To make it required 135 litres of water, enough to meet the daily needs (three glasses a day) of 45 people. Its journey from its origin as 60 per cent recycled polyester to our warehouse generated nearly 20 pounds of carbon dioxide, 24 times the weight of the finished product. This jacket left behind, on its way to [the warehouse], two-thirds its weight in waste. And this is a 60 per cent recycled polyester jacket, knit and sewn to a high standard; it is exceptionally durable, so you won’t have to replace it as often. And when it comes to the end of its useful life we’ll take it back to recycle into a product of equal value. But, as is true of all the things we can make and you can buy, this jacket comes with an environmental cost higher than its price.

There is much to be done and plenty for us all to do. Don’t buy what you don’t need. Think twice before you buy anything.

The ad goes on to invite people to take the Common Threads Initiative Pledge: to Reduce, Repair, Reuse and Recycle. And then to take the fifth ‘R’, to Reimagine a world where we take only what nature can replace.

How many other brands do you know that ask people to think twice before buying its product?

And yet, Patagonia attracts fierce loyalty from its customers.


A tax cut for the planet

For many people, paying taxes is something they do grudgingly, but ultimately most people recognise it as a necessary part of living in a society. In the words of Patagonia’s then CEO, Rose Marcario, back in late 2018, ’Taxes protect the most vulnerable in our society, our public lands and other life-giving resources.’

So when the Trump administration orchestrated a corporate tax cut, reducing the tax businesses pay by an amount considered to be the largest cut in USA history, it didn’t sit well with the community-minded people at Patagonia.

That tax cut saved the company a whopping US$10 million! But rather than pocketing this saving – recognising that the planet is in more need of help than its business – Patagonia announced that the full amount was to be committed to non-profit environmental groups, protecting air, land and water and finding solutions to the climate crisis. In other words, Patagonia used its tax cut in exactly the way it believed it should have been used in the first place.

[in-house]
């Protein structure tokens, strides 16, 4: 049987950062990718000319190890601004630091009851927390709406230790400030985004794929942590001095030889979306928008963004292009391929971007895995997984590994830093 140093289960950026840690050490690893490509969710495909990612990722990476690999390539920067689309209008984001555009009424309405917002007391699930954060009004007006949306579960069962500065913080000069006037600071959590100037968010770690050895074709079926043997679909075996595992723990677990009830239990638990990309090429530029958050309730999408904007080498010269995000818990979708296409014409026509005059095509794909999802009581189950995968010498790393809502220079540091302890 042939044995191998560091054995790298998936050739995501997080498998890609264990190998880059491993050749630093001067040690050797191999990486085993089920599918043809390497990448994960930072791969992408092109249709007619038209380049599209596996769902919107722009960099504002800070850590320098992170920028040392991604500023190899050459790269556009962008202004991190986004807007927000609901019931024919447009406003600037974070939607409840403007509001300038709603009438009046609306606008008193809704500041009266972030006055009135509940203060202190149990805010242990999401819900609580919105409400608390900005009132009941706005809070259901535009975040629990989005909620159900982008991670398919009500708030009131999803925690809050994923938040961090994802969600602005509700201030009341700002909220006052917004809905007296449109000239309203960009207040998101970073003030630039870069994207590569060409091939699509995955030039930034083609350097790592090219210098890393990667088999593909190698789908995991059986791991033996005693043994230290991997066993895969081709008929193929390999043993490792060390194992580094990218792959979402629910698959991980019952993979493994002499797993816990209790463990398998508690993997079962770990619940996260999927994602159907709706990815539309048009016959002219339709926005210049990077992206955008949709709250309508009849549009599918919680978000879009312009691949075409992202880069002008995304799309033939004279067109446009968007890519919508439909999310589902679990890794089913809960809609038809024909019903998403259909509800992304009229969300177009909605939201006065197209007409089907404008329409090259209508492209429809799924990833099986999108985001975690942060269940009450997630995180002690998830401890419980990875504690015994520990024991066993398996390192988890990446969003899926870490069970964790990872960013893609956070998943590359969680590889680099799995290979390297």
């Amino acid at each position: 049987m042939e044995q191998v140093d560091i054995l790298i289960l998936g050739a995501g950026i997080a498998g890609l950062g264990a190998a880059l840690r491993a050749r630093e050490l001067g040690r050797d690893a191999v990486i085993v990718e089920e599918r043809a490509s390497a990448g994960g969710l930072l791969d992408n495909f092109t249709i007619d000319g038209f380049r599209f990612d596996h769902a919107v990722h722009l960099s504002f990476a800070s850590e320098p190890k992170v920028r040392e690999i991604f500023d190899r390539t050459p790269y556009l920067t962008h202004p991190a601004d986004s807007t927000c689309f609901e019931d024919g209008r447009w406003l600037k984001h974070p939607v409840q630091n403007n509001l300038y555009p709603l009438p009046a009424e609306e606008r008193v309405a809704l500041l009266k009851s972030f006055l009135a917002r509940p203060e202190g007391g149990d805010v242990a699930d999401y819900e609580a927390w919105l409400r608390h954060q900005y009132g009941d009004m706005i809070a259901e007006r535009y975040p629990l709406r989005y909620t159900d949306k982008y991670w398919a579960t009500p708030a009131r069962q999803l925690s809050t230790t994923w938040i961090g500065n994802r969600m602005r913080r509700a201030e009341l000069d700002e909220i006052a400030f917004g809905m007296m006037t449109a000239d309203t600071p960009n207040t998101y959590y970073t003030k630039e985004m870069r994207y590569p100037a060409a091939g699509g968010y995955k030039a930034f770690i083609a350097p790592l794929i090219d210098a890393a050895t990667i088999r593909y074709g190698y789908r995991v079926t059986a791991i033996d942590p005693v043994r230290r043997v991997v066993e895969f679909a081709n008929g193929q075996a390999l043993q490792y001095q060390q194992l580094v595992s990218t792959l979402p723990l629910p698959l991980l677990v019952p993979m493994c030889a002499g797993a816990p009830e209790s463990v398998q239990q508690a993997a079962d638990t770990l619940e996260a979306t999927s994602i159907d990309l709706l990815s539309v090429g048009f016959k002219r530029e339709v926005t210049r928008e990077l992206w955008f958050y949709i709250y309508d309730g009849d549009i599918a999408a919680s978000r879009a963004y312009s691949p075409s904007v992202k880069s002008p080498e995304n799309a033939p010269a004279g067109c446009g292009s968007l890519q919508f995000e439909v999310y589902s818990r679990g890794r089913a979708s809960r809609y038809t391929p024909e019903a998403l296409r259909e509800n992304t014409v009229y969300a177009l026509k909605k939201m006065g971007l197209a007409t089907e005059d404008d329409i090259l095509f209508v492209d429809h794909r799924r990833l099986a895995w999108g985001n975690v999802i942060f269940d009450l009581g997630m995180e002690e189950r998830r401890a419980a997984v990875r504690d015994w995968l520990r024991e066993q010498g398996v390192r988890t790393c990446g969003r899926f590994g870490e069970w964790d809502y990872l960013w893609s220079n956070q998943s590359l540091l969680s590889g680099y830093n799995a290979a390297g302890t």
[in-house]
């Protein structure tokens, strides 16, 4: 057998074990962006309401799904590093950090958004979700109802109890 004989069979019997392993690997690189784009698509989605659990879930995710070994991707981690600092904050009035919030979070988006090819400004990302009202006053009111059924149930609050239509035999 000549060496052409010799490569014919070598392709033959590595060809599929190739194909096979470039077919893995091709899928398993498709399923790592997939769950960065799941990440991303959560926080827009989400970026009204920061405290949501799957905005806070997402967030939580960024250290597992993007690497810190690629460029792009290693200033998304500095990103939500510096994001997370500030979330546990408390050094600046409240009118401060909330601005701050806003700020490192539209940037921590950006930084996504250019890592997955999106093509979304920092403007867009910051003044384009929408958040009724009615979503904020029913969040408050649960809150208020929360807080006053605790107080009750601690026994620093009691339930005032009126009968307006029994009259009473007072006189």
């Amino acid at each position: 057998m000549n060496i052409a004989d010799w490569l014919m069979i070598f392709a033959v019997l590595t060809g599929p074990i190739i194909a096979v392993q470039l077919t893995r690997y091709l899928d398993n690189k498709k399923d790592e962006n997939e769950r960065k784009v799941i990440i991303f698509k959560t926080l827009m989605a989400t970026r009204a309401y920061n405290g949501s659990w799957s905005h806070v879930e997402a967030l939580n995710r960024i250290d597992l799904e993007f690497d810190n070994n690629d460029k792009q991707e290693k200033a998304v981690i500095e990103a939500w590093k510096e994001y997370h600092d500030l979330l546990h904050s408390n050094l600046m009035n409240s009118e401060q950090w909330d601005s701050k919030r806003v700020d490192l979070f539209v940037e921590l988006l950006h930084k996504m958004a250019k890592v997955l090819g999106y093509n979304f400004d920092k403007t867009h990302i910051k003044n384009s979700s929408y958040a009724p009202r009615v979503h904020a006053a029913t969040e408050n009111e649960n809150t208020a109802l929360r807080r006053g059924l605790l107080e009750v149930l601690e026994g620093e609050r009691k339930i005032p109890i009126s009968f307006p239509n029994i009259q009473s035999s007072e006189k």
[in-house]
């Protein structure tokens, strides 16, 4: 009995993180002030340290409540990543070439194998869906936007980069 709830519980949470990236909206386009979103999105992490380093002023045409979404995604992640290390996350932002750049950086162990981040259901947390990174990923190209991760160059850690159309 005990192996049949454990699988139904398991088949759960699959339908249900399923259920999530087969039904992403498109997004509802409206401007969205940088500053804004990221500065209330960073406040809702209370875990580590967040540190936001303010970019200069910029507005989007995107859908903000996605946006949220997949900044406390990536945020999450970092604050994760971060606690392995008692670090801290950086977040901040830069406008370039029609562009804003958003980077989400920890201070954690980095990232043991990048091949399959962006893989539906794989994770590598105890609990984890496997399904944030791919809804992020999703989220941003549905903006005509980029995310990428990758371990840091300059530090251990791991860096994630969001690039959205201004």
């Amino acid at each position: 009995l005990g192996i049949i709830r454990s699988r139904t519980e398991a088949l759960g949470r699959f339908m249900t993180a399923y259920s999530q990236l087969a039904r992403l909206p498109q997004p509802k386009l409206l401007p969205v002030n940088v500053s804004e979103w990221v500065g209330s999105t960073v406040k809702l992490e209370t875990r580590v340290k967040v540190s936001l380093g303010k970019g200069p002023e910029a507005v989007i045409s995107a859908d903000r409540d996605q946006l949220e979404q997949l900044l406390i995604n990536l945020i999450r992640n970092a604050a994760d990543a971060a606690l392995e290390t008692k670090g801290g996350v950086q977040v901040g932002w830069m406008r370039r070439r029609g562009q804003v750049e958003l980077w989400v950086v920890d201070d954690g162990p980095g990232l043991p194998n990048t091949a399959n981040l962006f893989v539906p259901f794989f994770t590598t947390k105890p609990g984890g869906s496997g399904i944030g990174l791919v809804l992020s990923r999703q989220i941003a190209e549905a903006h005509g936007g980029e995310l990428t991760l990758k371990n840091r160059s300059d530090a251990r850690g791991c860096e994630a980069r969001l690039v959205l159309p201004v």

Activism: taking the bear by the ears



The previous year, in 2017, Patagonia countered President Trump’s attempt to slash the Bears Ears National Monument, a protected national park, by 85 per cent. Patagonia pledged to sue the president, arguing that although the Antiquities Act 1906 gave presidents the power to create national monuments, it certainly did not grant them the power to reduce them.

Under a headline of ‘The President Stole Your Land’, Patagonia also mounted a public campaign to ensure Americans knew what President Trump’s administration was trying to do.




 

What does all of this tell you about this organisation?

Here’s what I believe.

Patagonia is driven by its love of our natural home planet. It is this love that has driven it to use its business – its people, products, skills and influence – to model a different way for business.

This is what great leadership is supposed to be about. Inspiring us to be the best versions of ourselves. Encouraging us to strive for better.

In doing this, Patagonia has created a movement of people who love what they do and more importantly why they do it. It has raised the bar, and people willingly reach higher towards that bar. Patagonia’s prices are not low, but its customers are prepared to pay more because of why it costs more. They know it’s not to create bulging coffers for investors. Rather, the premium prices are in service of the company’s purpose.

In doing the right thing and challenging business as usual, Patagonia has generated its own success. It has annual sales of approximately $1 billion, around 3000 employees and more than fifty stores around the world.

Surely, this is a model we can learn from, and a beacon to inspire all of us to level up our own game.

Lead with love and the money will follow.


You can have a listen to my interview with Dane O’Shanassy on the For Love & Money Podcast here...